The inventor is in some ways the doppelganger and antithesis of the old soldier!
Reading the book, you feel that it’s the same character split in two. The author himself admitted as much to me. At the start, only the inventor fought back. The old man treads almost the same path as the young man, but he rehabilitates himself, discovers his true self. He was, however, traumatised and very much under the thumb of Sander Brik, an ex-member of the Resistance who has since joined the ranks of the fundamentalist groups. Thanks to the Nadia Kaci character, one of them breaks free, whereas the opportunity passes the other one by.
You pull no punches in one scene where one of the characters is heard to utter: "cover up your breast", you know what it says in the Koran... When you think of how modest Islamists are...
Yes, just to show it is shocking, but it had to be done. What’s wrong with showing something so beautiful? Nadia Kaci is beautiful, too, and she wasn’t grossed out by it. In a way, she epitomises desire, and that’s what upsets even the inventor.
How did you go about creating Nadia Kaci’s character, which wasn’t in the novel?
There were only guys in the novel. At one particular moment, the inventor says that he’d been to see a girl and that it had done him the world of good. I remembered that, that’s all he says. And I wondered: what if he met this girl more regularly? The idea of the psychiatrist was inspired by the old man’s interior monologues in the book. I didn’t want any voices off ; I’m not Alain Resnais, that’s not my style. He had to have someone to speak to. Why not a shrink? And what if the psychoanalyst then became the inventor’s girlfriend? Just seeing her makes him feel better. And what if the old man felt better, too ? She enters the life of both characters.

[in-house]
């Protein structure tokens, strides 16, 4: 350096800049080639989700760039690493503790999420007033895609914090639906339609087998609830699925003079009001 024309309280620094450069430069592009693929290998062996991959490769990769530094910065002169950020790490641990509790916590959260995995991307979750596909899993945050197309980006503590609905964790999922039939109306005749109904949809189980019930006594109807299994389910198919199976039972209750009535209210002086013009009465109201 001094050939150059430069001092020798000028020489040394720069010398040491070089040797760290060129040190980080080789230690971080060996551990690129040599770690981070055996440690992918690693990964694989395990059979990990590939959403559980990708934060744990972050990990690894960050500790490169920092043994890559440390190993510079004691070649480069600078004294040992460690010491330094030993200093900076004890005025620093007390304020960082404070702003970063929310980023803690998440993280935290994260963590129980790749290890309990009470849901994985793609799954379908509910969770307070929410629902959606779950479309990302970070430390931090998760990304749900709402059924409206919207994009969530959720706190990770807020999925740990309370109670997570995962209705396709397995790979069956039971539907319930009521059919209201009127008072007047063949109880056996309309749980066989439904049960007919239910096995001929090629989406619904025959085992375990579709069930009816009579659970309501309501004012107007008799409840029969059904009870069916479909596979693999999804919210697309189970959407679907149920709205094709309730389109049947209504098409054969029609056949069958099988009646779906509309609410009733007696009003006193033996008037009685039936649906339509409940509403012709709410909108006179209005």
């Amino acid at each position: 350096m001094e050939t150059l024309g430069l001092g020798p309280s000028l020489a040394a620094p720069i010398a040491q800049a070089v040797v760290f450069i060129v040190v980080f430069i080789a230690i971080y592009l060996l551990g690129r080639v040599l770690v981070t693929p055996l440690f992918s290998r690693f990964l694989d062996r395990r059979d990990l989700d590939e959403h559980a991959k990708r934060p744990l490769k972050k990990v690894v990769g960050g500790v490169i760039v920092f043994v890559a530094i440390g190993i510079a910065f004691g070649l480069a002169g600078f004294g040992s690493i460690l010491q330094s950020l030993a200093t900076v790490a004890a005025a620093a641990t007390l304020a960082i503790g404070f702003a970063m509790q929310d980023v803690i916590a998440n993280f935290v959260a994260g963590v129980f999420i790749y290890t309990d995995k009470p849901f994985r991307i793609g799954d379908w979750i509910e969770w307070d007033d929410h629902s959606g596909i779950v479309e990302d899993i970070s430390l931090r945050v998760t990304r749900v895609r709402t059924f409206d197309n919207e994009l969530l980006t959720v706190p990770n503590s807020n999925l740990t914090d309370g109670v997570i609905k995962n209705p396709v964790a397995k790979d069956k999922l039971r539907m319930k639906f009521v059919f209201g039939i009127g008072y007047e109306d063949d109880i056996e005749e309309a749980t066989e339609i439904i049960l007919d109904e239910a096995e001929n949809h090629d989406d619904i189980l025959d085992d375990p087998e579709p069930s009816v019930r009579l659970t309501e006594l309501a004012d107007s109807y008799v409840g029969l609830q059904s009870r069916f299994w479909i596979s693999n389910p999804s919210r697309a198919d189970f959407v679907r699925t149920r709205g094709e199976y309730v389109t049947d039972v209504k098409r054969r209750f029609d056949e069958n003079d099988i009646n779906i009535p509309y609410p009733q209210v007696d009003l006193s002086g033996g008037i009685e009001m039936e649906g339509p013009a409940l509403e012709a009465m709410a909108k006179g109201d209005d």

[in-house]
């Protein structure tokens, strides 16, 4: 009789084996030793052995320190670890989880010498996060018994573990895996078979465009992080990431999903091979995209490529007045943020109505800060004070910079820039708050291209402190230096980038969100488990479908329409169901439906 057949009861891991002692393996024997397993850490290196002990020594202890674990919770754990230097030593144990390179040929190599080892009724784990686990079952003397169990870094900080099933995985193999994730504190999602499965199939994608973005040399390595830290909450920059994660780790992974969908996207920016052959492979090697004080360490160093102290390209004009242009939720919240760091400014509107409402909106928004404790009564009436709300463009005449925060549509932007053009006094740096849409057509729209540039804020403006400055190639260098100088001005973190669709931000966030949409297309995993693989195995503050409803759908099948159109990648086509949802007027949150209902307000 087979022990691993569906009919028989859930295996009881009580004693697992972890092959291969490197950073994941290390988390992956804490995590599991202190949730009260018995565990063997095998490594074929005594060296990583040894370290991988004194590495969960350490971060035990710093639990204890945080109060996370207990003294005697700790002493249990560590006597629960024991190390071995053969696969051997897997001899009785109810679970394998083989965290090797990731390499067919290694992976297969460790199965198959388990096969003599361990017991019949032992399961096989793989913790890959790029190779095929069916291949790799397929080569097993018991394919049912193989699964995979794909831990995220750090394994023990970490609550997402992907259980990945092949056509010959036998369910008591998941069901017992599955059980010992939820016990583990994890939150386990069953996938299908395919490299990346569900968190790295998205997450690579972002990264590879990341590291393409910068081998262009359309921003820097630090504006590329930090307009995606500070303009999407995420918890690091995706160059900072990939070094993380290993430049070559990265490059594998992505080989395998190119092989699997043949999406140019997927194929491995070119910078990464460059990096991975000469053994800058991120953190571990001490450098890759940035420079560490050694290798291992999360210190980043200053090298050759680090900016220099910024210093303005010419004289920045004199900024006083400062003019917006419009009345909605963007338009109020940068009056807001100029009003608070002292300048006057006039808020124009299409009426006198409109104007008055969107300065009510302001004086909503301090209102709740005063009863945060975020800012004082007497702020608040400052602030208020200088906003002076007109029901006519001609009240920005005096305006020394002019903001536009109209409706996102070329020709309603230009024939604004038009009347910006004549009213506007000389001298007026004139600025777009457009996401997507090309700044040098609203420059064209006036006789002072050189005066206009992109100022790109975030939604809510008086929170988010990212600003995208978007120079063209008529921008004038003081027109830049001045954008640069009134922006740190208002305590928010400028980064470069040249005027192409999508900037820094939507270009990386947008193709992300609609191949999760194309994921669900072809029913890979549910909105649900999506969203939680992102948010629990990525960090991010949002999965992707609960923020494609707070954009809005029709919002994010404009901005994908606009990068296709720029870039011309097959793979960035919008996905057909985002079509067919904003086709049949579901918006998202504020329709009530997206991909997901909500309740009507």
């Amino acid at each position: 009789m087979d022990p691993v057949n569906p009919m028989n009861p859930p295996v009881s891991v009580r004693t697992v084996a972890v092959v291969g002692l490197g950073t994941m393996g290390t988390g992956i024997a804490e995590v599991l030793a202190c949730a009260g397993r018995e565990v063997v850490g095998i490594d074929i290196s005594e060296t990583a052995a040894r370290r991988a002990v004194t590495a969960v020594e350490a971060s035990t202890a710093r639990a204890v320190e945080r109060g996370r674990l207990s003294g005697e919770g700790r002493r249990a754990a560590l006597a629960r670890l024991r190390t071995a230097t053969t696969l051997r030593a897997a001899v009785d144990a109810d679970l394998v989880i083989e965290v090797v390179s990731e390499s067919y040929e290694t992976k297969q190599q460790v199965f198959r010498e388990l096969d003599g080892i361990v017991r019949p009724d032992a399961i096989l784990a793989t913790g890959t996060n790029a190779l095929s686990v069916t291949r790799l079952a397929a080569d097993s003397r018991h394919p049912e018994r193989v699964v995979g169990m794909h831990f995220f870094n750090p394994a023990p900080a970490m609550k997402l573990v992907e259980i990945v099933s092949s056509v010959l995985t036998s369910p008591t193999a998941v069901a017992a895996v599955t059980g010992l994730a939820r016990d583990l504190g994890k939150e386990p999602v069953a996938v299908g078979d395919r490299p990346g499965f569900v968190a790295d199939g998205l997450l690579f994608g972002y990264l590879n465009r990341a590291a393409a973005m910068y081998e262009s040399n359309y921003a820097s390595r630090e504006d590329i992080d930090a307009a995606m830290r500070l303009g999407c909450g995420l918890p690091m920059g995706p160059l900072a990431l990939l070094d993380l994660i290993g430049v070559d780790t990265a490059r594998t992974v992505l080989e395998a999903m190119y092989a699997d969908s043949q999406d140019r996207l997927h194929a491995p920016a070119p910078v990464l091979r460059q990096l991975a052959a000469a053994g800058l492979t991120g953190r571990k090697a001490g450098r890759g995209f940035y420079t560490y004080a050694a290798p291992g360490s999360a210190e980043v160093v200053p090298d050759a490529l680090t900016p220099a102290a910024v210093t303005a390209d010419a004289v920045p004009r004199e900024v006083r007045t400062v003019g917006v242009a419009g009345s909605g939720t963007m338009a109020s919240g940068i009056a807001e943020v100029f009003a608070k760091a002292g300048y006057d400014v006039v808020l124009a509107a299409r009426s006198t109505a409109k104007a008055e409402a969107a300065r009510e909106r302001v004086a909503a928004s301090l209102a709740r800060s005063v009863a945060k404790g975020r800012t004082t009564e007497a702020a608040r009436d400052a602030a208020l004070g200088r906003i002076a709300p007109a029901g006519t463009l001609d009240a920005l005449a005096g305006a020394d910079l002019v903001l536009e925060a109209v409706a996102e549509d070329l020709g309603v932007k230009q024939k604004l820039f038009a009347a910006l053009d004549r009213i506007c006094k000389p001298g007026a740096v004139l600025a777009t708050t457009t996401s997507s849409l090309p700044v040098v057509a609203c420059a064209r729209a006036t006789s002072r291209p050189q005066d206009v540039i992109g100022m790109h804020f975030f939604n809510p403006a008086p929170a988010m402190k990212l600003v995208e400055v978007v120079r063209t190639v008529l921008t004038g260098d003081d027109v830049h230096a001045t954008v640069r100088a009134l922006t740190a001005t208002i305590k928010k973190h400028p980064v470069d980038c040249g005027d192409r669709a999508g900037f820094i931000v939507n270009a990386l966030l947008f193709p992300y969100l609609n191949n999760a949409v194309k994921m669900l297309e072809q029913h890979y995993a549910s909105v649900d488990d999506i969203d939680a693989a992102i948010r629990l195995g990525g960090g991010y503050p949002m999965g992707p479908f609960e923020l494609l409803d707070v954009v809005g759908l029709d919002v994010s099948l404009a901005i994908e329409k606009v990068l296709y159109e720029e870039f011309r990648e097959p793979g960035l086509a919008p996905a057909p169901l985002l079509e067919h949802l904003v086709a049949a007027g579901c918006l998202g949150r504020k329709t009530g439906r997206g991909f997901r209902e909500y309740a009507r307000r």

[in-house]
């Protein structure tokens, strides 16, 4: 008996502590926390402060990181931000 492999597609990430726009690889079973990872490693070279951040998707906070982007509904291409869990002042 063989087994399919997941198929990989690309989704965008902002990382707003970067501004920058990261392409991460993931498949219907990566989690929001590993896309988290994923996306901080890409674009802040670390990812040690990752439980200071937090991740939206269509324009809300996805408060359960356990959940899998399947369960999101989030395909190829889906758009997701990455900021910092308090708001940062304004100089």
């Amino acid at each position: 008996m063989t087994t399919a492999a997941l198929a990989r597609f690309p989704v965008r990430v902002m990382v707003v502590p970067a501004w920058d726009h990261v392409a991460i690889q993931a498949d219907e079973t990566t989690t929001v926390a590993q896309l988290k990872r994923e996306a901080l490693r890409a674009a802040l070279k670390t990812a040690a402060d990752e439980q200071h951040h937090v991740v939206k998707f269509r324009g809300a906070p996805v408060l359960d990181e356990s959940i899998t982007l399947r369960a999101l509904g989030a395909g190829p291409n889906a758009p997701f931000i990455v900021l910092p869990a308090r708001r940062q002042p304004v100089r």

It’s quite a violent film, but the violence is muted...
The mechanics of it are what interest me. It’s perhaps a little bit pretentious on my part, but I can’t get a quote of Fassbinder’s out of my head, something he said when asked why he depicted Germany the way he does, "I just show people". In other words, mechanics are a means to an end. I don’t want to talk about what’s on the surface. If I made the violence visible, people would say that it’s a film about a lot of other people being killed in Algeria. It’s more interesting to show parallel events. Violence has social roots: people being kept under surveillance, the cop and his stupid cross-examinations...
You adopt a lighter approach in this film, which affords the audience some breathing space in comparison with the events themselves, which are quite overwhelming.
There is some humour. I wanted to keep the tone slightly tragicomic. Sometimes, in really tragic circumstances, you just can’t keep a straight face. That’s perhaps humanity’s saving grace. It’s not burlesque, it’s tragicomic. At the same time, I think that this kind of contradiction makes the characters human and stops you judging them.
Future plans ?
A work of fiction and another documentary, which might be made more quickly, about the women sentenced to death during the Algerian war : young girls who had gotten involved in the struggle for independence and who are now almost 70 years old. I want to do a film with them, and find out how they now see us. They sacrificed their youth for us, and I’d like to know what they expect from us. It’ll be a film about memory.